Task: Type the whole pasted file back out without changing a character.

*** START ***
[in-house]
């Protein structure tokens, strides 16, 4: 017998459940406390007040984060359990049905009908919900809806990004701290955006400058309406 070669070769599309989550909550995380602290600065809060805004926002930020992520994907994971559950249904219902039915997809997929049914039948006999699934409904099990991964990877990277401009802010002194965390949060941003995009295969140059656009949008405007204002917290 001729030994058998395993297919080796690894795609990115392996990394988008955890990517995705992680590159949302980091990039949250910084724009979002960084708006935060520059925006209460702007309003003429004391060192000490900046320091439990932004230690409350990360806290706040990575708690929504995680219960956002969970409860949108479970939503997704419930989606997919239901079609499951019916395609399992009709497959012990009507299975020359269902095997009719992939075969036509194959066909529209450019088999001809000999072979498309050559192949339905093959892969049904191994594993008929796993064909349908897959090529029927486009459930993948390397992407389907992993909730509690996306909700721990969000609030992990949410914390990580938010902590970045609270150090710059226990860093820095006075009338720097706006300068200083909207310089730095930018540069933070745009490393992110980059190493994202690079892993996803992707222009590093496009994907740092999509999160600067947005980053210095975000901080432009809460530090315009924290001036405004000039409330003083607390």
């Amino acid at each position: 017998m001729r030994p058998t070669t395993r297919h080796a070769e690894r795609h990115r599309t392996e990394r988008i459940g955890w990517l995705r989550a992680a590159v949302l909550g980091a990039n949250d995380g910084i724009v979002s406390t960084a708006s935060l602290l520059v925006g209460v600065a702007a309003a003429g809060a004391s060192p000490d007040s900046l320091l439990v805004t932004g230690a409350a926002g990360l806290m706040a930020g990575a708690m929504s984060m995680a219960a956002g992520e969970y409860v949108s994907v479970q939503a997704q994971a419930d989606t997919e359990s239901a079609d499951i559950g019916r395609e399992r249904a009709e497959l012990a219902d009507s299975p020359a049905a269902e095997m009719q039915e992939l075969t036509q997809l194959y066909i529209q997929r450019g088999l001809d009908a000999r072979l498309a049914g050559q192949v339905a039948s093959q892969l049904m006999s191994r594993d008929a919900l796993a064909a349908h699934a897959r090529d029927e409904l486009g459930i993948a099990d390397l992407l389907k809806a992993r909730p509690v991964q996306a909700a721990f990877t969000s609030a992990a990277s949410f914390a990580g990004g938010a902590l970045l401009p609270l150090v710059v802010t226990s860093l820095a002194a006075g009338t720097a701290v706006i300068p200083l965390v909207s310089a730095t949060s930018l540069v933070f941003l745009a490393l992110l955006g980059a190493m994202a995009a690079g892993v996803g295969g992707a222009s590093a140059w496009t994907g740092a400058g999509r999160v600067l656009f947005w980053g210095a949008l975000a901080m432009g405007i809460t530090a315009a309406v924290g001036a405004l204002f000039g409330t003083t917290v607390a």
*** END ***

[in-house]
């Protein structure tokens, strides 16, 4: 017998459940406390007040984060359990049905009908919900809806990004701290955006400058309406 070669070769599309989550909550995380602290600065809060805004926002930020992520994907994971559950249904219902039915997809997929049914039948006999699934409904099990991964990877990277401009802010002194965390949060941003995009295969140059656009949008405007204002917290 001729030994058998395993297919080796690894795609990115392996990394988008955890990517995705992680590159949302980091990039949250910084724009979002960084708006935060520059925006209460702007309003003429004391060192000490900046320091439990932004230690409350990360806290706040990575708690929504995680219960956002969970409860949108479970939503997704419930989606997919239901079609499951019916395609399992009709497959012990009507299975020359269902095997009719992939075969036509194959066909529209450019088999001809000999072979498309050559192949339905093959892969049904191994594993008929796993064909349908897959090529029927486009459930993948390397992407389907992993909730509690996306909700721990969000609030992990949410914390990580938010902590970045609270150090710059226990860093820095006075009338720097706006300068200083909207310089730095930018540069933070745009490393992110980059190493994202690079892993996803992707222009590093496009994907740092999509999160600067947005980053210095975000901080432009809460530090315009924290001036405004000039409330003083607390």
């Amino acid at each position: 017998m001729r030994p058998t070669t395993r297919h080796a070769e690894r795609h990115r599309t392996e990394r988008i459940g955890w990517l995705r989550a992680a590159v949302l909550g980091a990039n949250d995380g910084i724009v979002s406390t960084a708006s935060l602290l520059v925006g209460v600065a702007a309003a003429g809060a004391s060192p000490d007040s900046l320091l439990v805004t932004g230690a409350a926002g990360l806290m706040a930020g990575a708690m929504s984060m995680a219960a956002g992520e969970y409860v949108s994907v479970q939503a997704q994971a419930d989606t997919e359990s239901a079609d499951i559950g019916r395609e399992r249904a009709e497959l012990a219902d009507s299975p020359a049905a269902e095997m009719q039915e992939l075969t036509q997809l194959y066909i529209q997929r450019g088999l001809d009908a000999r072979l498309a049914g050559q192949v339905a039948s093959q892969l049904m006999s191994r594993d008929a919900l796993a064909a349908h699934a897959r090529d029927e409904l486009g459930i993948a099990d390397l992407l389907k809806a992993r909730p509690v991964q996306a909700a721990f990877t969000s609030a992990a990277s949410f914390a990580g990004g938010a902590l970045l401009p609270l150090v710059v802010t226990s860093l820095a002194a006075g009338t720097a701290v706006i300068p200083l965390v909207s310089a730095t949060s930018l540069v933070f941003l745009a490393l992110l955006g980059a190493m994202a995009a690079g892993v996803g295969g992707a222009s590093a140059w496009t994907g740092a400058g999509r999160v600067l656009f947005w980053g210095a949008l975000a901080m432009g405007i809460t530090a315009a309406v924290g001036a405004l204002f000039g409330t003083t917290v607390a």